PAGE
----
Clinicians’ Knowledge, Attitudes, and Practices Regarding Infections with Multidrug-Resistant Gram-Negative Bacilli in Intensive Care Units
Published Date:Jan 24 2013
Source:Infect Control Hosp Epidemiol. 34(3):274-283.
Attitude Of Health Personnel
Drug Resistance, Multiple, Bacterial
Gram-Negative Bacterial Infections
Intensive Care Units
Microbial Sensitivity Tests
Physician's Practice Patterns
Pubmed Central ID:PMC4494664
Funding:5R01CI000537-02/CI/NCPDCID CDC HHS/United States
R01 CI000537/CI/NCPDCID CDC HHS/United States
To assess how healthcare professionals caring for patients in intensive care units (ICUs) understand and use antimicrobial susceptibility testing (AST) for multidrug-resistant gram-negative bacilli (MDR-GNB).
A knowledge, attitude and practice survey assessed ICU clinicians knowledge of antimicrobial resistance, confidence interpreting susceptibility testing, and beliefs regarding the impact of susceptibility testing on patient outcomes.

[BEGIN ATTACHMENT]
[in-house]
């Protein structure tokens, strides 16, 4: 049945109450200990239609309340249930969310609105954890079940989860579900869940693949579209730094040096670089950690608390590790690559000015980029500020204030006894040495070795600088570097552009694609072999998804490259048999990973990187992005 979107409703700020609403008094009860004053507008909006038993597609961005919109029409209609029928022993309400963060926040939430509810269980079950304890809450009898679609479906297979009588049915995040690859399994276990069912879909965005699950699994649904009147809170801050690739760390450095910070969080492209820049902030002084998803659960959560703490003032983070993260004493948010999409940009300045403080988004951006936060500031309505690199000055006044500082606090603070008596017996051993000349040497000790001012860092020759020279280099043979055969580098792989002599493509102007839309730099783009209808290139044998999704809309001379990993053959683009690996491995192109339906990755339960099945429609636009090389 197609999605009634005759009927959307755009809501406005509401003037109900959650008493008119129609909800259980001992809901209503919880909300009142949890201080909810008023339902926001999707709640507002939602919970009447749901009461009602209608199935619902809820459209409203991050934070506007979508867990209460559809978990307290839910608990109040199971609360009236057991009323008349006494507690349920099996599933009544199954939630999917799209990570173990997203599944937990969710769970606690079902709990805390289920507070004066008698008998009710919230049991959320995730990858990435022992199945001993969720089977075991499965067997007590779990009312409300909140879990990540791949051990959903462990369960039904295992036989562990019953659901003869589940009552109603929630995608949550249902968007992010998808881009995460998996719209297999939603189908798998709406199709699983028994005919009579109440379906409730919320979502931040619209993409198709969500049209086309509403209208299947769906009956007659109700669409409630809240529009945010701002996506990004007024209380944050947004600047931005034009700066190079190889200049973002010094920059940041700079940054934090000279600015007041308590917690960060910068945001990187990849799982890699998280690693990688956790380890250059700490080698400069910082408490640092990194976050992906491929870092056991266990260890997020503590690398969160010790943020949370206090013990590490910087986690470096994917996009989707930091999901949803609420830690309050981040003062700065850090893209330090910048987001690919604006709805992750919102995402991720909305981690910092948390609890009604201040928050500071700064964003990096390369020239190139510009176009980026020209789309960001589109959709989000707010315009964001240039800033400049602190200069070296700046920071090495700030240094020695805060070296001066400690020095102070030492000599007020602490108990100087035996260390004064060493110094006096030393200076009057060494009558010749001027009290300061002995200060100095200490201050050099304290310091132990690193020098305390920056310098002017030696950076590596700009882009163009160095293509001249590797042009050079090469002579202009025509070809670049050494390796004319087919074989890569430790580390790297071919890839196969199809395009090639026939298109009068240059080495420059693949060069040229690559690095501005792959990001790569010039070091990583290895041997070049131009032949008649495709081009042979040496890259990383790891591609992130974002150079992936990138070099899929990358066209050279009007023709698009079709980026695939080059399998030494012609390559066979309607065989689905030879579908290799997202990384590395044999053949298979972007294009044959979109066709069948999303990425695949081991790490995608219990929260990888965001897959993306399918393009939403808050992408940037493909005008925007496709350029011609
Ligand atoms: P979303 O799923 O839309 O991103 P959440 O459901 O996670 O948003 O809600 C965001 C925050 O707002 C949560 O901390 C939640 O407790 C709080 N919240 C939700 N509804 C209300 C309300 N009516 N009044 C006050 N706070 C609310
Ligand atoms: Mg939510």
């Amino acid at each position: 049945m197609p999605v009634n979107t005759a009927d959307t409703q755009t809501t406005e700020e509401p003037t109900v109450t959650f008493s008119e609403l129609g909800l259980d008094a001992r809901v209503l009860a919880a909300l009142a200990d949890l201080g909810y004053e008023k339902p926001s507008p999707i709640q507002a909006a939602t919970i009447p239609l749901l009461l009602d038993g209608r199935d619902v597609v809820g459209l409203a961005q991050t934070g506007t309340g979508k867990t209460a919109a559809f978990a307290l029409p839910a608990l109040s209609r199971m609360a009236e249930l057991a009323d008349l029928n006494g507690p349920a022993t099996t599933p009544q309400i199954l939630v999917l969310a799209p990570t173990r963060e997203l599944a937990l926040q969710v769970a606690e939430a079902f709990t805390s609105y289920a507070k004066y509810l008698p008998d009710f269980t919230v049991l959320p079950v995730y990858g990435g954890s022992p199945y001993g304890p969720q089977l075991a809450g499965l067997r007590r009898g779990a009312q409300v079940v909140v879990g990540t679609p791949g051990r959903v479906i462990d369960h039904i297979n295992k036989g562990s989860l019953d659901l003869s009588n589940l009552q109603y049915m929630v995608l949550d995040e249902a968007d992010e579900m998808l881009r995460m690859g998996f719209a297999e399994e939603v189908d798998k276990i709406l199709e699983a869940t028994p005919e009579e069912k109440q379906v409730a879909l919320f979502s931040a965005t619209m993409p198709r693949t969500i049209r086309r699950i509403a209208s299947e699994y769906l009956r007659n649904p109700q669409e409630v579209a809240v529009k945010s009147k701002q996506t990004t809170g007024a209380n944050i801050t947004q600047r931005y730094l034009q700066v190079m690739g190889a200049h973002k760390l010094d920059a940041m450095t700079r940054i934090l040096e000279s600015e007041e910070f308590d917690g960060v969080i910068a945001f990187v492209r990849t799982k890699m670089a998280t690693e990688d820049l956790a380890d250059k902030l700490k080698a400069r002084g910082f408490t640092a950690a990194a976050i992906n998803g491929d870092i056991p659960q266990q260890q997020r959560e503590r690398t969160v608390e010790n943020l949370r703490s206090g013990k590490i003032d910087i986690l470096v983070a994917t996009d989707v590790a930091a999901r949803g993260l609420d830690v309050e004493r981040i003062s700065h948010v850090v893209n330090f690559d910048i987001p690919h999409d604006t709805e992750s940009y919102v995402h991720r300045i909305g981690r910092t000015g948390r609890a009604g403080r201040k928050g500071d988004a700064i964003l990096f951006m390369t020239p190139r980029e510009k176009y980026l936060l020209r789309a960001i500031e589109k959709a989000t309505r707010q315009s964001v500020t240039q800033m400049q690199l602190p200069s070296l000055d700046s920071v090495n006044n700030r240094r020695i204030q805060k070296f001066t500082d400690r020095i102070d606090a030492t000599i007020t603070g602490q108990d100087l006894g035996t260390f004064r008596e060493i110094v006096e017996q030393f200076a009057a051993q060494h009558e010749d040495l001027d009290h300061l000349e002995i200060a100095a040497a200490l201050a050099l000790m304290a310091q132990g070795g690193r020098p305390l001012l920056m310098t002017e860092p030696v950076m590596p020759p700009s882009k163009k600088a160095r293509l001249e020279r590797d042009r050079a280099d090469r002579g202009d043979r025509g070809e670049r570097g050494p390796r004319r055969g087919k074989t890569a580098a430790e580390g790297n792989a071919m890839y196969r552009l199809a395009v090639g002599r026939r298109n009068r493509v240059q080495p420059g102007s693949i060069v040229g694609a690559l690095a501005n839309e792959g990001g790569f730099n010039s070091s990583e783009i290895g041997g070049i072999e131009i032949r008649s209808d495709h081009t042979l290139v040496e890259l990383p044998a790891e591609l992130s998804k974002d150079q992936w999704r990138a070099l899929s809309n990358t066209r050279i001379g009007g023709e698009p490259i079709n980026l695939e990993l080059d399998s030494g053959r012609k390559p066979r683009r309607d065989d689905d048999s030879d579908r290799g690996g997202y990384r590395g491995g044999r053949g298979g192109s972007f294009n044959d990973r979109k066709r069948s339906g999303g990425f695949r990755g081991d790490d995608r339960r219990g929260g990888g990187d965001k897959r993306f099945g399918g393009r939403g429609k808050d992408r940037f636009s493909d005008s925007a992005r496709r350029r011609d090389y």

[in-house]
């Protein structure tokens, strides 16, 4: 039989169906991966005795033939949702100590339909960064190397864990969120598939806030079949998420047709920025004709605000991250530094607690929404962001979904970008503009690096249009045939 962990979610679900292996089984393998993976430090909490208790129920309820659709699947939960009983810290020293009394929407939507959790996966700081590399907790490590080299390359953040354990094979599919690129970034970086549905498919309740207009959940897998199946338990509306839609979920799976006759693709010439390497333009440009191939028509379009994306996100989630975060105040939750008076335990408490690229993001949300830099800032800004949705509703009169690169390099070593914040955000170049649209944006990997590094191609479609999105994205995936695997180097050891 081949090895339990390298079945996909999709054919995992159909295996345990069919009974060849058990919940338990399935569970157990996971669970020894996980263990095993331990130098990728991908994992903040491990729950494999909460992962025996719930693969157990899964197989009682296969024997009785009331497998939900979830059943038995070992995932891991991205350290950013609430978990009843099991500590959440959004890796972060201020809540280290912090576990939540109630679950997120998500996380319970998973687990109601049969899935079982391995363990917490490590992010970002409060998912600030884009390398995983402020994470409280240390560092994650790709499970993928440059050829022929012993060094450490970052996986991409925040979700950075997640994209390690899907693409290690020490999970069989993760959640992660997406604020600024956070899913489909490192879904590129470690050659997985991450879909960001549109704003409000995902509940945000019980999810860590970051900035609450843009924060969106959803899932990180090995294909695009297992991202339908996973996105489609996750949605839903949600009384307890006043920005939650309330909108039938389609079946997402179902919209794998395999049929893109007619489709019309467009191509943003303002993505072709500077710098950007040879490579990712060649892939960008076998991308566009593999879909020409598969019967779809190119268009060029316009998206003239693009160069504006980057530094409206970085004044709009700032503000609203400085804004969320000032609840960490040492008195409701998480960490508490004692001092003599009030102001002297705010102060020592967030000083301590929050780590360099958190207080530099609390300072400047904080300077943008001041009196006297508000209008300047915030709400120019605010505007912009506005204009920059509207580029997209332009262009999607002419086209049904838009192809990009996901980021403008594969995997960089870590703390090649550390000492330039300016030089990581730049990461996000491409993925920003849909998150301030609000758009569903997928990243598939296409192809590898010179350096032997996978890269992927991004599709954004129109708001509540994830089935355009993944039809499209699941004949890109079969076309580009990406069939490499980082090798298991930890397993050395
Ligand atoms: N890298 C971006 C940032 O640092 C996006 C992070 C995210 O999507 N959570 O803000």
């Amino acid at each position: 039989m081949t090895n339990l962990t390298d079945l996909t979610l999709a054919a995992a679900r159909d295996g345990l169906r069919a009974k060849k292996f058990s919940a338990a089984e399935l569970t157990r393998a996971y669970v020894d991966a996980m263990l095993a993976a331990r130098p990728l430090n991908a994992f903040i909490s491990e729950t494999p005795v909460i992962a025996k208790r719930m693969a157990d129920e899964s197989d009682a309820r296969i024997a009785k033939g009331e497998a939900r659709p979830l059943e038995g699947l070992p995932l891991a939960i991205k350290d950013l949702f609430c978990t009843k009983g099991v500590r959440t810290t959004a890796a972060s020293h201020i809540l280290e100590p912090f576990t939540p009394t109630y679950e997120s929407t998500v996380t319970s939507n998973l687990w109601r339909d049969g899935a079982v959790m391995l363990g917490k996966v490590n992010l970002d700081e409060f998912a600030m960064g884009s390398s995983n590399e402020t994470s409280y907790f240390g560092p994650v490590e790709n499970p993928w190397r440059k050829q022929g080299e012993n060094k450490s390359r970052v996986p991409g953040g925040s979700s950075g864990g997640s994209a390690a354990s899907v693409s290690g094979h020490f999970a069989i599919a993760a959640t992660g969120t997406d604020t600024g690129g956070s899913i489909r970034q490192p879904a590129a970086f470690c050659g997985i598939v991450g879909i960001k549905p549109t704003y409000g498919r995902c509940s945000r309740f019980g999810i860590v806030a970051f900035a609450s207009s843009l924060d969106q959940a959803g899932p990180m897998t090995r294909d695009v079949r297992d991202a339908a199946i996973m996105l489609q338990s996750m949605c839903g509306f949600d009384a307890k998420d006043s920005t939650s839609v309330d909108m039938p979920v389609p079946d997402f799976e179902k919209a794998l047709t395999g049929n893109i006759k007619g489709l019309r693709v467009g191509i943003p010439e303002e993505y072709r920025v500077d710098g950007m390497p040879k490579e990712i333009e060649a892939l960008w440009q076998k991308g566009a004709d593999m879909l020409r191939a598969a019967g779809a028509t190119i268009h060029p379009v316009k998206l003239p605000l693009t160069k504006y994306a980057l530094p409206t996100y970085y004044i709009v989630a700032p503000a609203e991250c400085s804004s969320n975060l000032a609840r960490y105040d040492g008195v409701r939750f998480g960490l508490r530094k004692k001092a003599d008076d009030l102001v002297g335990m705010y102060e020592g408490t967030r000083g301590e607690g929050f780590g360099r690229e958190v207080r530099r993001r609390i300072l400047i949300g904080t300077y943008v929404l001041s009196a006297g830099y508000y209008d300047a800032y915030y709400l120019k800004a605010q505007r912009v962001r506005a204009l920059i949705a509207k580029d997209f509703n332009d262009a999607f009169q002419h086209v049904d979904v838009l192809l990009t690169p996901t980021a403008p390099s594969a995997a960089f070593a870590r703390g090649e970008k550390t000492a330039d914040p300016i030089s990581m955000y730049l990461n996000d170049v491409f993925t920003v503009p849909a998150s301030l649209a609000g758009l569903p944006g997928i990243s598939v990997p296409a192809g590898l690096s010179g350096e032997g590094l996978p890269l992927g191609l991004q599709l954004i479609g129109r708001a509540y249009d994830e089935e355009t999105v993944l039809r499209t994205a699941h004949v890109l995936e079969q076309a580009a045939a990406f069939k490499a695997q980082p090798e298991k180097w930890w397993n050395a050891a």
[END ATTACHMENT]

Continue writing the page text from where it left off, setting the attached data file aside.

16 ICUs affiliated with New York-Presbyterian Hospital.
Attending physicians and subspecialty residents with primary clinical responsibilities in adult or pediatric ICUs and infectious diseases (ID) subspecialists and clinical pharmacists.
Participants completed an anonymous electronic survey. Responses included 4-level Likert scales dichotomized for analysis. Multivariate analyses were performed using Generalized Estimating Equations logistic regression to account for correlation of respondents from the same ICU.
The response rate was 51% (178/349 eligible participants) of whom 120 (67%) were ICU physicians. Those caring for adult patients were more knowledgeable about antimicrobial activity and more familiar with MDR-GNB infections. Only 33% and 12% of ICU physicians were familiar with standardized and specialized AST methods, respectively, but >95% believed AST improved patient outcomes. When adjusted for demographic and healthcare provider characteristics, those familiar with treatment of MDR-GNB bloodstream infections, those aware of resistance mechanisms, and those aware of AST methods were more confident they could interpret AST and/or request additional in vitro testing.
Our study uncovered knowledge gaps and educational needs that could serve as the foundation for future interventions. Familiarity with MDR-GNB increased overall knowledge and familiarity with AST increased confidence interpreting these results.
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